Girls Volleyball Player of the Year: Williamstown’s Summer Wroniuk

Wroniuk led the defense with 387 digs and served as a leader on and off the court for the Group 4 state champion Williamstown girls volleyball team.

Summer Wroniuk led Williamstown girls volleyball in digs and served as a leader for the Braves as the team won the 2019 Group 4 state title.

Standing in the center of the court with a volleyball hurtling toward her at high speed is when Williamstown senior Summer Wroniuk is at her best.

“That’s the fun part,” Wroniuk said about trying to defend against high-speed spikes and tricky offensive plays. “It’s just more competitive, more active, it’s fun to be in.”

In 2019, Williamstown girls volleyball climbed to the top of the mountain with the program’s first Group 4 state championship in seven years. The Braves were well-rounded, with several outstanding players such as Lilyanna Martucci, McKenzie Melvin and Raina Hughes. But when the ball was in the opposing end of the court and the Braves went on defense, Wroniuk led the way. The Williamstown libero for three seasons, Wroniuk denied the opposition hundreds of times, recording 387 digs. Wroniuk was a defensive standout, a leader on and off the court and South Jersey Sports Weekly’s selection as Girls Volleyball Player of the Year.

“It’s really crazy,” Wroniuk said of how the 2019 season turned out. “Four years flew by. It feels unreal.”

Wroniuk couldn’t have imagined being a Girls Volleyball Player of the Year when she first joined the program in 2016. Wroniuk hadn’t played the sport prior to high school, instead competing in gymnastics. After she decided to quit gymnastics, Wroniuk looked for a new sport to play. That’s when head coach Chris Sheppard convinced her to join the volleyball program.

Wroniuk quickly progressed through the freshman and JV levels in her first season, eventually moving up to varsity before her 2016 season was over. In 2017, Wroniuk stepped into the libero position for the first time after playing setter as a freshman.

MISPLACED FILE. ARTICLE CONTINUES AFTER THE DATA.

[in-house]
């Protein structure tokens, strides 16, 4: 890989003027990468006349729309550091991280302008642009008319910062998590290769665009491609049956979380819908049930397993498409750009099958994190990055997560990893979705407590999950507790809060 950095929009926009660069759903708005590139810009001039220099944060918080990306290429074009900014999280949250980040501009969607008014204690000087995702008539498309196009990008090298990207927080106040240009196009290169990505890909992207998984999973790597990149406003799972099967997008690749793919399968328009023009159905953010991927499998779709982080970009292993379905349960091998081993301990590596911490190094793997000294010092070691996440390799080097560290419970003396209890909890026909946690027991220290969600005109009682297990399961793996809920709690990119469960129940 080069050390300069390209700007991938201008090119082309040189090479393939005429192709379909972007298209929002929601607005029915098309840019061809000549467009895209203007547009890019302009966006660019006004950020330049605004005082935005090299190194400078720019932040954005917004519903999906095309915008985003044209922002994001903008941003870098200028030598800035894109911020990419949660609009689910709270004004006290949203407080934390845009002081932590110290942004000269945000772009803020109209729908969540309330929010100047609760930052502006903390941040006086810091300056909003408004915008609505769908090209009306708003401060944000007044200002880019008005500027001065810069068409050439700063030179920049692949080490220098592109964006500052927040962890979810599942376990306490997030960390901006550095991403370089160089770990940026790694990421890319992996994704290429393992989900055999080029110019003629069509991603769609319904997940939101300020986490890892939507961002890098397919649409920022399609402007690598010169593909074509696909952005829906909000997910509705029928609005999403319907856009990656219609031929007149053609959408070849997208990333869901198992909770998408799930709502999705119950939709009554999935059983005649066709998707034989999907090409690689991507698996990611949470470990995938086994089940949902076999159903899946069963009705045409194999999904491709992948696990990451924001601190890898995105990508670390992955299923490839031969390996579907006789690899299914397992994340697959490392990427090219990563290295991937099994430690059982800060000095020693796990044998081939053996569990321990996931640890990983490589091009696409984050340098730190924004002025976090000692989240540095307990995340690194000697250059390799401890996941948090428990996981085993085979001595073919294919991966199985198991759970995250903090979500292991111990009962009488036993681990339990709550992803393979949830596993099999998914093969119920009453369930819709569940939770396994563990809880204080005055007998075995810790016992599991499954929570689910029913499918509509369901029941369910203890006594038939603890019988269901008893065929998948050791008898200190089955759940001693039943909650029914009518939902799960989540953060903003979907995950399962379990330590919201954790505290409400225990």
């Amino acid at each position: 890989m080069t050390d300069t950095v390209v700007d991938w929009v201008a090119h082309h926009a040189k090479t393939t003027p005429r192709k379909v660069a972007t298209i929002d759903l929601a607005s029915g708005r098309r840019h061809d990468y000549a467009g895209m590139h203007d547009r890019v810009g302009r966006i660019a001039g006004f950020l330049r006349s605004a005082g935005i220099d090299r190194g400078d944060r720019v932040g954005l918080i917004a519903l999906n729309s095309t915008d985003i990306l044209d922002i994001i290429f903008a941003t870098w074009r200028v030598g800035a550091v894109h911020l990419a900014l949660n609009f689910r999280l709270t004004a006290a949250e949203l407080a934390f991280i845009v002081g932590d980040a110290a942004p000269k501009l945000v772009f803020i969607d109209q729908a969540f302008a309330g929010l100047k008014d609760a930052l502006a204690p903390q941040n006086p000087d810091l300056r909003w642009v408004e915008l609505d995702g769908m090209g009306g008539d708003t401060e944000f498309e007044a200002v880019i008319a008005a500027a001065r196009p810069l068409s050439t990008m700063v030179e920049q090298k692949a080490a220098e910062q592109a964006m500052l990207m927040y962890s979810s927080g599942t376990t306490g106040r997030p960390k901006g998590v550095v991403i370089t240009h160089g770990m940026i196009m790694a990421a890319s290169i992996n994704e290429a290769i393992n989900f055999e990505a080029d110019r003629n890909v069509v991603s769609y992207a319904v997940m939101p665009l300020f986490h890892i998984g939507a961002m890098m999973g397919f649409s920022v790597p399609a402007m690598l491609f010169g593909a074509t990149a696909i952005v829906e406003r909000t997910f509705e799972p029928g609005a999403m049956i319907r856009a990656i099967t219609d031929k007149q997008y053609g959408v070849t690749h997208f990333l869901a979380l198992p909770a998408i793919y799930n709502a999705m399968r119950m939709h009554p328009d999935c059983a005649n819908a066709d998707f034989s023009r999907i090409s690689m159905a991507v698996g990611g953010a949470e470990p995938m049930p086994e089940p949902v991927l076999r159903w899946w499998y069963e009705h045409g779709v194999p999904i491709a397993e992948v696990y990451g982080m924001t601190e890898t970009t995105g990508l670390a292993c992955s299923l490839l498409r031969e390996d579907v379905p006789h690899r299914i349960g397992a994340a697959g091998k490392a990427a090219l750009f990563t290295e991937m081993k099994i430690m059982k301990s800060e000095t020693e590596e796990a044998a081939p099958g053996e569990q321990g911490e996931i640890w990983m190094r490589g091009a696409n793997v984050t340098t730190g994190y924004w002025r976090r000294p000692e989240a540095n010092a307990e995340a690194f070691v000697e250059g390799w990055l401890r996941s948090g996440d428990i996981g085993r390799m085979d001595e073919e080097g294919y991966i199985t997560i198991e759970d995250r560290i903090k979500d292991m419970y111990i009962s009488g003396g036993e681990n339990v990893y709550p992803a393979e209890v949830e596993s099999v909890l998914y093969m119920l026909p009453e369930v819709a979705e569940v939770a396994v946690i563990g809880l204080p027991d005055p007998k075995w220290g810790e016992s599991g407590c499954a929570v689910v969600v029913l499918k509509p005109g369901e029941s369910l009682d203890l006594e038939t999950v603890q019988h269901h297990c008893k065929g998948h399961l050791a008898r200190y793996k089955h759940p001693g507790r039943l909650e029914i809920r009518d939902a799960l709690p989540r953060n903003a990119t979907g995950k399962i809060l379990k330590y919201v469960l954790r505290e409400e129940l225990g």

“I was quick on my feet, so they said they were changing my position because the position wasn’t filled,” Wroniuk said. “It was definitely a big role to fill. It was actually nerve wracking, but it was fun to fulfill.”

Williamstown’s Summer Wroniuk tosses the ball up for a serve during an October match at Cherry Hill East. In addition to leading the team in digs, Wroniuk was also one of the Braves’ top servers in 2019 with 62 aces.

In volleyball, the libero is a player who can substitute for anyone in the back row of the court. Rules prevent the libero from making a kill on a ball above the net, going up to the net for a block or playing on the front row, making the player the leader of the defense in the back of the court.

“We’ve been fortunate in that we’ve had some really good liberos come through in a 12-year stretch,” Sheppard said. “She’s right there with any of them.”

Sheppard believes Wroniuk was so successful because of her ability to break down a play moments after it happened.

“(I’ll) watch her replay the point in her mind and what she did bad or what she did good,” Sheppard said. “I watched a few players come through where they replay a point in their mind and everyone who’s ever done it has turned out to be a really good player.”

One area where Wroniuk emerged this season was as a leader. Wroniuk credited the team’s past captains for their encouragement and leadership, allowing her to step into that role.

“As the years went on, it just kind of grew and grew,” Wroniuk said of her leadership abilities. “I got closer to my teammates.”

Sheppard said one of Wroniuk’s best assets was her ability to stay composed in pressure situations.

“She gets fired up when we’re doing well, but she also stays at an even keel and she’s been at the varsity level since her freshman year,” Sheppard said. “That’s another good attribute; she doesn’t get flustered.”

As excited as she was to be named Girls Volleyball Player of the Year, Wroniuk said it can’t match the feeling of winning a state title. Being able to achieve the Braves’ ultimate goal after coming up short in her first three seasons is something Wroniuk will remember forever.

“Everything came together,” she said. “Four years was definitely a long time, so to get that goal was a big accomplishment.”

Sheppard believes Wroniuk will leave a lasting impression on the program. He sees Wroniuk’s story of going from a novice player to defensive star as an inspiration for future Braves.

“She worked to get where she’s at,” Sheppard said. “If we get other kids with the same kind of commitment, maybe they’ll put themselves in the same conversation as Summer Wroniuk.”